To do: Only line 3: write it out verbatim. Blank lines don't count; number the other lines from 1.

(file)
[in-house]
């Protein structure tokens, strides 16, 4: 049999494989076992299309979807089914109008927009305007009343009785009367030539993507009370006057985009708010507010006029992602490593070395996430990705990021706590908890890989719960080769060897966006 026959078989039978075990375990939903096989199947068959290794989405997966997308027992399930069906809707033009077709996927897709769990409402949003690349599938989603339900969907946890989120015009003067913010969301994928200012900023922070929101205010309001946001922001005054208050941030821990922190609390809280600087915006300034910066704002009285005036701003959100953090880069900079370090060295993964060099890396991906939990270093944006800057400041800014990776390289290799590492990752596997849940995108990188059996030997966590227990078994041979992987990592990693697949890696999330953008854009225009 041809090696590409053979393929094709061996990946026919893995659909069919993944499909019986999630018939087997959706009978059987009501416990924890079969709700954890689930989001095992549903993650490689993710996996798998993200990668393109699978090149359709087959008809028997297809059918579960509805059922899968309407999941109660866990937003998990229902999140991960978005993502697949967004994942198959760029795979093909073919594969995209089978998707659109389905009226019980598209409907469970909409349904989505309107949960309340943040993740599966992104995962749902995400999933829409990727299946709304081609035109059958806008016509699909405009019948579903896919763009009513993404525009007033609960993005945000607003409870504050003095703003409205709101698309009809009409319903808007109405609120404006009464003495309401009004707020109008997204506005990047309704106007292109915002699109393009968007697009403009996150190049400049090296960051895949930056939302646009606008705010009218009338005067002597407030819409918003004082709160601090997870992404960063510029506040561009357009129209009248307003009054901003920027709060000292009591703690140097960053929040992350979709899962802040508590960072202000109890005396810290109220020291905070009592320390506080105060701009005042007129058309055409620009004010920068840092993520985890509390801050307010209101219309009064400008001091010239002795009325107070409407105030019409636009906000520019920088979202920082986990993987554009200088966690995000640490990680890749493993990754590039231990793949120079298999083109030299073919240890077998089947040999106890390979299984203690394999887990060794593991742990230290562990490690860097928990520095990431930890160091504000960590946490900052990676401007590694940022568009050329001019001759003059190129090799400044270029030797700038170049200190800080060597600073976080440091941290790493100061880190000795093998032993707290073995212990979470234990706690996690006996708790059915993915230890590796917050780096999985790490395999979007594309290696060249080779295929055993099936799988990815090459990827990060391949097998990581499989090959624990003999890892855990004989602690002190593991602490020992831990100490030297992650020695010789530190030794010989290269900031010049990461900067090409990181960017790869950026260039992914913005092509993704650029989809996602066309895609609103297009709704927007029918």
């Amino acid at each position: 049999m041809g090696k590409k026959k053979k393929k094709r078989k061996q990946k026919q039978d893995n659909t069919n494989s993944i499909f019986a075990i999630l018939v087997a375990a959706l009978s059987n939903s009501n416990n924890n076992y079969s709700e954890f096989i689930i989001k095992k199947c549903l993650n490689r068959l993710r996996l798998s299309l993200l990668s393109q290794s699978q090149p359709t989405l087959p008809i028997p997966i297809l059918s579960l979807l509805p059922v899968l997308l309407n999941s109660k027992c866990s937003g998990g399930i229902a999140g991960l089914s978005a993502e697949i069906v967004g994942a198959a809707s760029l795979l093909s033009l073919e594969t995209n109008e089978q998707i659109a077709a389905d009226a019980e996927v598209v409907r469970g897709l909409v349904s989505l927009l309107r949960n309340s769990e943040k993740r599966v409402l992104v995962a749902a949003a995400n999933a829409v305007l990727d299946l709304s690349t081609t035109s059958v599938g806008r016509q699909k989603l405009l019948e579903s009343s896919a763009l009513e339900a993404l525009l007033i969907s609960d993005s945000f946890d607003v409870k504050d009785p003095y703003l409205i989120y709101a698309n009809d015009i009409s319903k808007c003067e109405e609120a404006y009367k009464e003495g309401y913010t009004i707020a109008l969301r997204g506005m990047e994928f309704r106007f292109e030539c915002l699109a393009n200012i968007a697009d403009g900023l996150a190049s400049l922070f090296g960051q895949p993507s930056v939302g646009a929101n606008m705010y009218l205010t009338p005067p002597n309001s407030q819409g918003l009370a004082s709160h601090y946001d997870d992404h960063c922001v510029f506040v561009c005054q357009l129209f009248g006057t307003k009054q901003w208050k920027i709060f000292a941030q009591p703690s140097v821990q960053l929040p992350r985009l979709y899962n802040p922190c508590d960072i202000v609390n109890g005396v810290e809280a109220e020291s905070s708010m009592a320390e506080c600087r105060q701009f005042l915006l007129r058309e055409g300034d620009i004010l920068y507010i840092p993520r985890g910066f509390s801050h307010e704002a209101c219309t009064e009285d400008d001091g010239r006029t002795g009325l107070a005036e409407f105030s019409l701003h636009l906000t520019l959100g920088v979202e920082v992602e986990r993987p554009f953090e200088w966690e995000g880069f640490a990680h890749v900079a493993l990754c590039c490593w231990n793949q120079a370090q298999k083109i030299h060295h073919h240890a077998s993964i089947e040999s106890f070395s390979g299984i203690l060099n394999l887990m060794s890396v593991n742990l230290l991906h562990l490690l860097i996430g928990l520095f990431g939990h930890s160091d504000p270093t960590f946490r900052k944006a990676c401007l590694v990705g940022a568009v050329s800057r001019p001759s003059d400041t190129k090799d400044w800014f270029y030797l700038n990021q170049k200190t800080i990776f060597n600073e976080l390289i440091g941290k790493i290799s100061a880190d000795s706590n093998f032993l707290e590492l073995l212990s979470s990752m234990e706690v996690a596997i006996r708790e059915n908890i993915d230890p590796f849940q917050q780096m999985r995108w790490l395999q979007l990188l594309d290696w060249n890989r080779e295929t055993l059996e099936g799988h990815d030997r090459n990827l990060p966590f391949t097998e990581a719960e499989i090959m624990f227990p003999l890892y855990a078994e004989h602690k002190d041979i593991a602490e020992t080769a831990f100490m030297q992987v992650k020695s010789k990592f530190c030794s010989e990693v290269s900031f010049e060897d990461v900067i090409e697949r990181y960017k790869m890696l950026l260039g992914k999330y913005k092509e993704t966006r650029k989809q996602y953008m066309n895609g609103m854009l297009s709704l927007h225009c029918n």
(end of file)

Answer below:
């Amino acid at each position: 049999m041809g090696k590409k026959k053979k393929k094709r078989k061996q990946k026919q039978d893995n659909t069919n494989s993944i499909f019986a075990i999630l018939v087997a375990a959706l009978s059987n939903s009501n416990n924890n076992y079969s709700e954890f096989i689930i989001k095992k199947c549903l993650n490689r068959l993710r996996l798998s299309l993200l990668s393109q290794s699978q090149p359709t989405l087959p008809i028997p997966i297809l059918s579960l979807l509805p059922v899968l997308l309407n999941s109660k027992c866990s937003g998990g399930i229902a999140g991960l089914s978005a993502e697949i069906v967004g994942a198959a809707s760029l795979l093909s033009l073919e594969t995209n109008e089978q998707i659109a077709a389905d009226a019980e996927v598209v409907r469970g897709l909409v349904s989505l927009l309107r949960n309340s769990e943040k993740r599966v409402l992104v995962a749902a949003a995400n999933a829409v305007l990727d299946l709304s690349t081609t035109s059958v599938g806008r016509q699909k989603l405009l019948e579903s009343s896919a763009l009513e339900a993404l525009l007033i969907s609960d993005s945000f946890d607003v409870k504050d009785p003095y703003l409205i989120y709101a698309n009809d015009i009409s319903k808007c003067e109405e609120a404006y009367k009464e003495g309401y913010t009004i707020a109008l969301r997204g506005m990047e994928f309704r106007f292109e030539c915002l699109a393009n200012i968007a697009d403009g900023l996150a190049s400049l922070f090296g960051q895949p993507s930056v939302g646009a929101n606008m705010y009218l205010t009338p005067p002597n309001s407030q819409g918003l009370a004082s709160h601090y946001d997870d992404h960063c922001v510029f506040v561009c005054q357009l129209f009248g006057t307003k009054q901003w208050k920027i709060f000292a941030q009591p703690s140097v821990q960053l929040p992350r985009l979709y899962n802040p922190c508590d960072i202000v609390n109890g005396v810290e809280a109220e020291s905070s708010m009592a320390e506080c600087r105060q701009f005042l915006l007129r058309e055409g300034d620009i004010l920068y507010i840092p993520r985890g910066f509390s801050h307010e704002a209101c219309t009064e009285d400008d001091g010239r006029t002795g009325l107070a005036e409407f105030s019409l701003h636009l906000t520019l959100g920088v979202e920082v992602e986990r993987p554009f953090e200088w966690e995000g880069f640490a990680h890749v900079a493993l990754c590039c490593w231990n793949q120079a370090q298999k083109i030299h060295h073919h240890a077998s993964i089947e040999s106890f070395s390979g299984i203690l060099n394999l887990m060794s890396v593991n742990l230290l991906h562990l490690l860097i996430g928990l520095f990431g939990h930890s160091d504000p270093t960590f946490r900052k944006a990676c401007l590694v990705g940022a568009v050329s800057r001019p001759s003059d400041t190129k090799d400044w800014f270029y030797l700038n990021q170049k200190t800080i990776f060597n600073e976080l390289i440091g941290k790493i290799s100061a880190d000795s706590n093998f032993l707290e590492l073995l212990s979470s990752m234990e706690v996690a596997i006996r708790e059915n908890i993915d230890p590796f849940q917050q780096m999985r995108w790490l395999q979007l990188l594309d290696w060249n890989r080779e295929t055993l059996e099936g799988h990815d030997r090459n990827l990060p966590f391949t097998e990581a719960e499989i090959m624990f227990p003999l890892y855990a078994e004989h602690k002190d041979i593991a602490e020992t080769a831990f100490m030297q992987v992650k020695s010789k990592f530190c030794s010989e990693v290269s900031f010049e060897d990461v900067i090409e697949r990181y960017k790869m890696l950026l260039g992914k999330y913005k092509e993704t966006r650029k989809q996602y953008m066309n895609g609103m854009l297009s709704l927007h225009c029918n």